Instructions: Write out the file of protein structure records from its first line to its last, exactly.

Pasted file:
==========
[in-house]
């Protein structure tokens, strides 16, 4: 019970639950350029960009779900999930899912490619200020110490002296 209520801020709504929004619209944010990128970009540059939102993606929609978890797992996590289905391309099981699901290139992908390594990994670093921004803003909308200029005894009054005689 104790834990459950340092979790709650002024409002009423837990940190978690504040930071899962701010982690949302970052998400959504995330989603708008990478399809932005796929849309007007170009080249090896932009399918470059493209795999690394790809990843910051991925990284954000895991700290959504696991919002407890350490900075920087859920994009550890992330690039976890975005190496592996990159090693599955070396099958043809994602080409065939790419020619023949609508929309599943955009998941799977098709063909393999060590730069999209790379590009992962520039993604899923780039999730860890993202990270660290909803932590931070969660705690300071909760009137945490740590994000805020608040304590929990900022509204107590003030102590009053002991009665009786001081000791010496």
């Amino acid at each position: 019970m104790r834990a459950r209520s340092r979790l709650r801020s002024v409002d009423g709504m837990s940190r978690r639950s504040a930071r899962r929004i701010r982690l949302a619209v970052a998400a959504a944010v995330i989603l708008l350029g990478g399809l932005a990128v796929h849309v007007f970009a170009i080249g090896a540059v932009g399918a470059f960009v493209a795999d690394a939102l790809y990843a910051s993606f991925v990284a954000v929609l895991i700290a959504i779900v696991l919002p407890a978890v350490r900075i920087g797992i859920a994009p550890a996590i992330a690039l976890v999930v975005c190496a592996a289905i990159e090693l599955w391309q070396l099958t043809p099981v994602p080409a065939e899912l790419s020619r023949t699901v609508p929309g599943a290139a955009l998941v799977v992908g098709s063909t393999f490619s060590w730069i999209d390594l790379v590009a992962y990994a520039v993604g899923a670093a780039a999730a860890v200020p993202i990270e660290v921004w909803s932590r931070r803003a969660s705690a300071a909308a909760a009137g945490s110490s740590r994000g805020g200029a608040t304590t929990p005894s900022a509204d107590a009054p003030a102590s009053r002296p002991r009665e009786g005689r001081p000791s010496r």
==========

[in-house]
């Protein structure tokens, strides 16, 4: 019970639950350029960009779900999930899912490619200020110490002296 209520801020709504929004619209944010990128970009540059939102993606929609978890797992996590289905391309099981699901290139992908390594990994670093921004803003909308200029005894009054005689 104790834990459950340092979790709650002024409002009423837990940190978690504040930071899962701010982690949302970052998400959504995330989603708008990478399809932005796929849309007007170009080249090896932009399918470059493209795999690394790809990843910051991925990284954000895991700290959504696991919002407890350490900075920087859920994009550890992330690039976890975005190496592996990159090693599955070396099958043809994602080409065939790419020619023949609508929309599943955009998941799977098709063909393999060590730069999209790379590009992962520039993604899923780039999730860890993202990270660290909803932590931070969660705690300071909760009137945490740590994000805020608040304590929990900022509204107590003030102590009053002991009665009786001081000791010496």
């Amino acid at each position: 019970m104790r834990a459950r209520s340092r979790l709650r801020s002024v409002d009423g709504m837990s940190r978690r639950s504040a930071r899962r929004i701010r982690l949302a619209v970052a998400a959504a944010v995330i989603l708008l350029g990478g399809l932005a990128v796929h849309v007007f970009a170009i080249g090896a540059v932009g399918a470059f960009v493209a795999d690394a939102l790809y990843a910051s993606f991925v990284a954000v929609l895991i700290a959504i779900v696991l919002p407890a978890v350490r900075i920087g797992i859920a994009p550890a996590i992330a690039l976890v999930v975005c190496a592996a289905i990159e090693l599955w391309q070396l099958t043809p099981v994602p080409a065939e899912l790419s020619r023949t699901v609508p929309g599943a290139a955009l998941v799977v992908g098709s063909t393999f490619s060590w730069i999209d390594l790379v590009a992962y990994a520039v993604g899923a670093a780039a999730a860890v200020p993202i990270e660290v921004w909803s932590r931070r803003a969660s705690a300071a909308a909760a009137g945490s110490s740590r994000g805020g200029a608040t304590t929990p005894s900022a509204d107590a009054p003030a102590s009053r002296p002991r009665e009786g005689r001081p000791s010496r």